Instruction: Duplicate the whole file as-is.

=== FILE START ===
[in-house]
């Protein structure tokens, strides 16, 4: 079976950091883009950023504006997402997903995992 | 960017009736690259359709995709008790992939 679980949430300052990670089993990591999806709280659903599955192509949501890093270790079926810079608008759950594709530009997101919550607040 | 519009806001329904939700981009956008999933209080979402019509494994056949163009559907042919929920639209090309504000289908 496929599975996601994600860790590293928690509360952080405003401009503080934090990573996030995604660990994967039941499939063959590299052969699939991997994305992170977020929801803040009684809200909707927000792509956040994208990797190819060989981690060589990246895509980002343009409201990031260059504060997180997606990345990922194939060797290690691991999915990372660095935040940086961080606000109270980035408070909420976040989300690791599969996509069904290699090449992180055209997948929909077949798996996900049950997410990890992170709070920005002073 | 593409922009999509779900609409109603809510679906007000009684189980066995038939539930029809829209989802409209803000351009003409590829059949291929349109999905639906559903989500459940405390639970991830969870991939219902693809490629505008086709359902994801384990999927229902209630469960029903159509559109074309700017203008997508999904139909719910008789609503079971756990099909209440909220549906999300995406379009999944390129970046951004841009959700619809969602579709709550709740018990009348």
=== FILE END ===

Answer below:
[in-house]
């Protein structure tokens, strides 16, 4: 079976950091883009950023504006997402997903995992 | 960017009736690259359709995709008790992939 679980949430300052990670089993990591999806709280659903599955192509949501890093270790079926810079608008759950594709530009997101919550607040 | 519009806001329904939700981009956008999933209080979402019509494994056949163009559907042919929920639209090309504000289908 496929599975996601994600860790590293928690509360952080405003401009503080934090990573996030995604660990994967039941499939063959590299052969699939991997994305992170977020929801803040009684809200909707927000792509956040994208990797190819060989981690060589990246895509980002343009409201990031260059504060997180997606990345990922194939060797290690691991999915990372660095935040940086961080606000109270980035408070909420976040989300690791599969996509069904290699090449992180055209997948929909077949798996996900049950997410990890992170709070920005002073 | 593409922009999509779900609409109603809510679906007000009684189980066995038939539930029809829209989802409209803000351009003409590829059949291929349109999905639906559903989500459940405390639970991830969870991939219902693809490629505008086709359902994801384990999927229902209630469960029903159509559109074309700017203008997508999904139909719910008789609503079971756990099909209440909220549906999300995406379009999944390129970046951004841009959700619809969602579709709550709740018990009348």